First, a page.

Solid economic data and encouraging Brexit news sent the pound higher versus the euro on Monday. The pound hit a high of €1.1254 versus the euro, it highest level in three sessions, before easing slightly into the close.
|What do these figures mean?|
When measuring the value of a pair of currencies, one set equals 1 unit and the other shows the current equivalent. As the market moves, the amount will vary from minute to minute.
For example, it could be written: 1 GBP = 1.13990 EUR
Here, £1 is equivalent to approximately €1.14. This specifically measures the pound’s worth against the euro. If the euro amount increases in this pairing, it’s positive for the pound.
Or, if you were looking at it the other way around: 1 EUR = 0.87271 GBP
In this example, €1 is equivalent to approximately £0.87. This measures the euro’s worth versus the British pound. If the sterling number gets larger, it’s good news for the euro.
The outlook for the pound increased as the new week began, following upbeat economic data. Figures showed that service sector activity in the UK picked up in February to 54.5 from 53 in January and ahead of analyst’s expectations of 53.5. The numbers suggest that the UK service sector expanded at its fastest pace since October 2017.
Given that the service sector is the largest contributor to the UK GDP, an upbeat reading bodes well for the overall health of the UK economy.
|Why does strong economic data boost a country’s currency?|
|Solid economic indicators point to a strong economy. Strong economies have strong currencies because institutions look to invest in countries where growth prospects are high. These institutions require local currency to invest in the country, thus increasing demand and pushing up the money’s worth. So, when a country or region has good economic news, the value of the currency tends to rise.|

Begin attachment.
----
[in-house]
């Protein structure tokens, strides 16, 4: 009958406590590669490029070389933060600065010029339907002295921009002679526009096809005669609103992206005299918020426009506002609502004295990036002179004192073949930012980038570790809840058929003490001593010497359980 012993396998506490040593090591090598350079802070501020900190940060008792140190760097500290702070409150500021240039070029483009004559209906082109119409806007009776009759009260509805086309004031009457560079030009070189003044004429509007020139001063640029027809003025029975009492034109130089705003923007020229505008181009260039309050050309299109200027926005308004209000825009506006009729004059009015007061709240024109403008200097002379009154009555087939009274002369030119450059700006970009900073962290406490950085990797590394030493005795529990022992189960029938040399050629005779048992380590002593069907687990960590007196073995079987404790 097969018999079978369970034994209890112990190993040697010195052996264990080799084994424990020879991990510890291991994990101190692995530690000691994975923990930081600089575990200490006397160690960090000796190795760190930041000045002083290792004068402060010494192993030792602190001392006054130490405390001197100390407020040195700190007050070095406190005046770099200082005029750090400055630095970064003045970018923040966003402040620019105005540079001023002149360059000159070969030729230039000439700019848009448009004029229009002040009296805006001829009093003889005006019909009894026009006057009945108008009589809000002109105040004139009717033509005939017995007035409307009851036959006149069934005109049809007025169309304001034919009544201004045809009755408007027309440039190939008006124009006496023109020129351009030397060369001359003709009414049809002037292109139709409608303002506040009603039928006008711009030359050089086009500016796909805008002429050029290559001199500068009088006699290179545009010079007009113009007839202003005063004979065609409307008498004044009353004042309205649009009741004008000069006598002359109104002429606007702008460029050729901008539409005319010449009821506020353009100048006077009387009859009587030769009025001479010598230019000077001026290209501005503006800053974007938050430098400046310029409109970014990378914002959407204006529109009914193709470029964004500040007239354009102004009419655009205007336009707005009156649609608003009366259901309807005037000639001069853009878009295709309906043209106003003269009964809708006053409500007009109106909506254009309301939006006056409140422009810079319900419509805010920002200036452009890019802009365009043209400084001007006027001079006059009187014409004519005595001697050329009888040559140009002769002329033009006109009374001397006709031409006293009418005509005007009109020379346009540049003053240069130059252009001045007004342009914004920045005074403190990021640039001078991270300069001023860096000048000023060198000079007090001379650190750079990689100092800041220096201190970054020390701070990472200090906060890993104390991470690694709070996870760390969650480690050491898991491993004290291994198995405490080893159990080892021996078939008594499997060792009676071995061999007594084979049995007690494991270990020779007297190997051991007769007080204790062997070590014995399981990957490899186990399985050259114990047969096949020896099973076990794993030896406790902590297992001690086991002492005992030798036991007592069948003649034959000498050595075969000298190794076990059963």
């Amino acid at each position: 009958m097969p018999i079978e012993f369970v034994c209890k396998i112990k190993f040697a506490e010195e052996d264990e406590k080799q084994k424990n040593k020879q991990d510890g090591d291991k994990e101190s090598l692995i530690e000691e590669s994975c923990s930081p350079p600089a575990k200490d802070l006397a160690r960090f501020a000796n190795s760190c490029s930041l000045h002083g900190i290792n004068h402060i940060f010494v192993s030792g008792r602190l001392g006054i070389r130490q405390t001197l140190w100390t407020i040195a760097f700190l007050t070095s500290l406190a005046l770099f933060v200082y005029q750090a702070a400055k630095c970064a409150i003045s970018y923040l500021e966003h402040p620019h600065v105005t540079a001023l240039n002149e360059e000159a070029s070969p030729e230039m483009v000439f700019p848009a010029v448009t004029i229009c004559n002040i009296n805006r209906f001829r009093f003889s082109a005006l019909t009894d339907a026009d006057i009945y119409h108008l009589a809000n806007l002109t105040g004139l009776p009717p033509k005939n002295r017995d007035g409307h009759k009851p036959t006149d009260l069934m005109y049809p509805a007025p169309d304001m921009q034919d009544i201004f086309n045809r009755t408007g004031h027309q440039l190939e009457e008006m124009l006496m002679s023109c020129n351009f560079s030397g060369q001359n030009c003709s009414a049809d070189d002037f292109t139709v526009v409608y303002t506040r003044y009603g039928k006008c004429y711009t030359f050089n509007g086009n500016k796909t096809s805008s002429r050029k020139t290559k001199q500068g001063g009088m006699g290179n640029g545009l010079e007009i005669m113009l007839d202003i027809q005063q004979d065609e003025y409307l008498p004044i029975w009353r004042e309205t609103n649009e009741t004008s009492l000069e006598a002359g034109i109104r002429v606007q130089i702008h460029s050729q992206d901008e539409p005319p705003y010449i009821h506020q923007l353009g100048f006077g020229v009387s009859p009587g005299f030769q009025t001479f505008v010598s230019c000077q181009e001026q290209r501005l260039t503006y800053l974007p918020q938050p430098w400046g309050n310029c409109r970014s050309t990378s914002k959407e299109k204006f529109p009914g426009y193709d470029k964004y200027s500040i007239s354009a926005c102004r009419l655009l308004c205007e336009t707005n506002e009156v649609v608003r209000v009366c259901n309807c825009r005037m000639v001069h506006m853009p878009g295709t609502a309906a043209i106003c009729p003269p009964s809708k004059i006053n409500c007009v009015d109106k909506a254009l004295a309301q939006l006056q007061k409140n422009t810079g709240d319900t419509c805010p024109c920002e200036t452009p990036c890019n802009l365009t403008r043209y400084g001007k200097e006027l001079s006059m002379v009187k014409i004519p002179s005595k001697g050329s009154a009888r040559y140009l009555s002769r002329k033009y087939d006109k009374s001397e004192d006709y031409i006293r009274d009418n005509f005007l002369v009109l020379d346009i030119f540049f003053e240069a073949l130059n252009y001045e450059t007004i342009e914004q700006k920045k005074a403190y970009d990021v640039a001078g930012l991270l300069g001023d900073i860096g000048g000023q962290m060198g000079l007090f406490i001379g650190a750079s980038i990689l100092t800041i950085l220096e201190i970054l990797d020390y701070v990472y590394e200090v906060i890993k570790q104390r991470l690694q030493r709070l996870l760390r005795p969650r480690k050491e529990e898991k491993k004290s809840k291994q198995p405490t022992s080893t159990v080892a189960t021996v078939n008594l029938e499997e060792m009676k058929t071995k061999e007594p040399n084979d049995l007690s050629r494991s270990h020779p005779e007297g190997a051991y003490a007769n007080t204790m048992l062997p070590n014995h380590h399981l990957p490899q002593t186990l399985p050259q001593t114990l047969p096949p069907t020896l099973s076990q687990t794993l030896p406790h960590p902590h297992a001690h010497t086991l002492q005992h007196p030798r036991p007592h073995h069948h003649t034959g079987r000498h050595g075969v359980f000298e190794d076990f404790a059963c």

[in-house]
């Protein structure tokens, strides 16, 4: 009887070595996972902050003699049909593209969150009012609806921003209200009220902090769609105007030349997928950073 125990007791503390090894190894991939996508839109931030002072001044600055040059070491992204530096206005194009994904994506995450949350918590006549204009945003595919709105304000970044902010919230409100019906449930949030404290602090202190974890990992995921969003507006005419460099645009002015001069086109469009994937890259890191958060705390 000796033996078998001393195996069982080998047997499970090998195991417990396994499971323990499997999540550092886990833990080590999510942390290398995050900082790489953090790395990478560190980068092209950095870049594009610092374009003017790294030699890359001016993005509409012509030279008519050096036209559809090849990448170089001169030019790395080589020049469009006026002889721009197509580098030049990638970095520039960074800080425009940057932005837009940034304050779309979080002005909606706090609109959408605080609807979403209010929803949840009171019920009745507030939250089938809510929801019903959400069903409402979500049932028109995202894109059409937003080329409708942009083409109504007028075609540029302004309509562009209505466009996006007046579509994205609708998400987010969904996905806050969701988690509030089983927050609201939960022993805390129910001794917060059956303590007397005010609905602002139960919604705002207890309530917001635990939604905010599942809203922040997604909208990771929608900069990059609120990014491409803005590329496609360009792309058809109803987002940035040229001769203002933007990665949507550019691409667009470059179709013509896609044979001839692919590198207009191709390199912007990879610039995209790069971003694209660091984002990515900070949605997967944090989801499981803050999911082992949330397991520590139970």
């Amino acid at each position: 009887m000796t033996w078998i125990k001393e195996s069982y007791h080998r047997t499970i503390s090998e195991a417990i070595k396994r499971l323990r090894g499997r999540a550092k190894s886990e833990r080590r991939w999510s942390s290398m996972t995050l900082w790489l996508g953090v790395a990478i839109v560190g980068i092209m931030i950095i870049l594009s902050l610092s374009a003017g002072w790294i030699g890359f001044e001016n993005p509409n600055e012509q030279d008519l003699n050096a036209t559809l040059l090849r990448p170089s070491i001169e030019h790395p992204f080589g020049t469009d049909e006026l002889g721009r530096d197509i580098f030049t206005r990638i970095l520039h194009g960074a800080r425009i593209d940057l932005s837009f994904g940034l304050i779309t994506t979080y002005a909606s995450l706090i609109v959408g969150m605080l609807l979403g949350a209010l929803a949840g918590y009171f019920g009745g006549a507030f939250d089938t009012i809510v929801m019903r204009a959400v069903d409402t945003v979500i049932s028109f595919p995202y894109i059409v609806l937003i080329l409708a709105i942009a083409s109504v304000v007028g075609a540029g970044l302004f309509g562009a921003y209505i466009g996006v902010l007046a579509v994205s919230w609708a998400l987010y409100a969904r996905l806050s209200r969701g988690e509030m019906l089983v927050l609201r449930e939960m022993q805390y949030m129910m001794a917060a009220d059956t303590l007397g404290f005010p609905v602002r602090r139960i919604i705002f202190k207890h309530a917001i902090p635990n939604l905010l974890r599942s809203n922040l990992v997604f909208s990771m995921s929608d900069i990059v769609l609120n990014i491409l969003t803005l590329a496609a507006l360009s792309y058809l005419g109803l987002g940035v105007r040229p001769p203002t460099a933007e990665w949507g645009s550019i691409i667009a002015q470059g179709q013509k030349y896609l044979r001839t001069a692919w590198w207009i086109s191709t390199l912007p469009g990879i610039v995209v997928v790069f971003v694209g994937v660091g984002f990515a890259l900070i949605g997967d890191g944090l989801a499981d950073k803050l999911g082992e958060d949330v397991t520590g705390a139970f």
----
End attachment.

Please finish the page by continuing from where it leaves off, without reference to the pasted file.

Comments later in the afternoon, by UK Prime Minister Theresa May also offered support to the pound. Theresa May said that Britain was nearing a transition deal with the EU. Here comments come in stark contrast to EU Chief negotiator Michel Barnier, who only last Thursday raised concerns about the difference which still remained between the two side’s positions. The prospect of a transition deal, softening the blow for UK businesses after the UK leaves the EU, boosted the pound.
With little in the way of high impacting economic data, investors will turn their attention towards a speech by Bank of England Chief Economist Andy Haldane. Investors will be looking for any hint as to the possibility of an interest rate rise in May.
The euro was out of favour in the previous session. Investors continued to digest the Italian election results, which saw a record number of Italians vote in favour of anti-establishment or Eurosceptic parties. As no single party or bloc won the necessary quantity of votes to form a government, a hung parliament looks to be the most likely outcome. A hung parliament will do little to support Italy’s fragile economic recovery.
On the other hand, supporting the euro, was news that the political vacuum in Germany was ending. The opposition party, the SPD voted in favour of a grande coalition, putting Angela Merkel back in charge of government for a fourth term. Given Merkel’s strong pro- euro pro-EU stance any falls on the back of the Italian election are being limited by gains owing to German politics
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